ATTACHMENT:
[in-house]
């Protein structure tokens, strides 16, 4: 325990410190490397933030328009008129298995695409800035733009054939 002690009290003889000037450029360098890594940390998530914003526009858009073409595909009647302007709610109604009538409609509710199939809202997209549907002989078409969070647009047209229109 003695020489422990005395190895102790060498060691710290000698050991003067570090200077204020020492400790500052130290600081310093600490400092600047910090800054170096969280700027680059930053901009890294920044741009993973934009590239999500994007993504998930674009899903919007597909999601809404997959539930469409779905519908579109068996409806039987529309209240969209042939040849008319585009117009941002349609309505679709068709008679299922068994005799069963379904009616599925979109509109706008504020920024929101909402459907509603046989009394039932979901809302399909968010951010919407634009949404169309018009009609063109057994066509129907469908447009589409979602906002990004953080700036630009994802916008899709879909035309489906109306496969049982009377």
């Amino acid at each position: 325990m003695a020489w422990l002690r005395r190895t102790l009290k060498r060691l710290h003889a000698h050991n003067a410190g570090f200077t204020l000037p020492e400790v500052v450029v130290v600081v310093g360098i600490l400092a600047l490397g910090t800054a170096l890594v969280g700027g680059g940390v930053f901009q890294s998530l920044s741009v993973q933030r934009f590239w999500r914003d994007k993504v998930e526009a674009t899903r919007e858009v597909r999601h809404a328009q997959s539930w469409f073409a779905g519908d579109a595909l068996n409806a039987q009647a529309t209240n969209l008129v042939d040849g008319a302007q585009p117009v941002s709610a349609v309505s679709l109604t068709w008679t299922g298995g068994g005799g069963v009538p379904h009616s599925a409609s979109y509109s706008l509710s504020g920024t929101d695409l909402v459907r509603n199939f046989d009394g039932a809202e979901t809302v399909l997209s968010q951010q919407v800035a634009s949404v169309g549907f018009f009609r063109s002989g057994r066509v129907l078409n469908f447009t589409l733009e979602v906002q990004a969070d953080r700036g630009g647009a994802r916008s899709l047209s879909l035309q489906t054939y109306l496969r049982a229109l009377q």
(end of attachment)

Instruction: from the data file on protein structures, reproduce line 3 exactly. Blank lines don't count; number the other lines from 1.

């Amino acid at each position: 325990m003695a020489w422990l002690r005395r190895t102790l009290k060498r060691l710290h003889a000698h050991n003067a410190g570090f200077t204020l000037p020492e400790v500052v450029v130290v600081v310093g360098i600490l400092a600047l490397g910090t800054a170096l890594v969280g700027g680059g940390v930053f901009q890294s998530l920044s741009v993973q933030r934009f590239w999500r914003d994007k993504v998930e526009a674009t899903r919007e858009v597909r999601h809404a328009q997959s539930w469409f073409a779905g519908d579109a595909l068996n409806a039987q009647a529309t209240n969209l008129v042939d040849g008319a302007q585009p117009v941002s709610a349609v309505s679709l109604t068709w008679t299922g298995g068994g005799g069963v009538p379904h009616s599925a409609s979109y509109s706008l509710s504020g920024t929101d695409l909402v459907r509603n199939f046989d009394g039932a809202e979901t809302v399909l997209s968010q951010q919407v800035a634009s949404v169309g549907f018009f009609r063109s002989g057994r066509v129907l078409n469908f447009t589409l733009e979602v906002q990004a969070d953080r700036g630009g647009a994802r916008s899709l047209s879909l035309q489906t054939y109306l496969r049982a229109l009377q």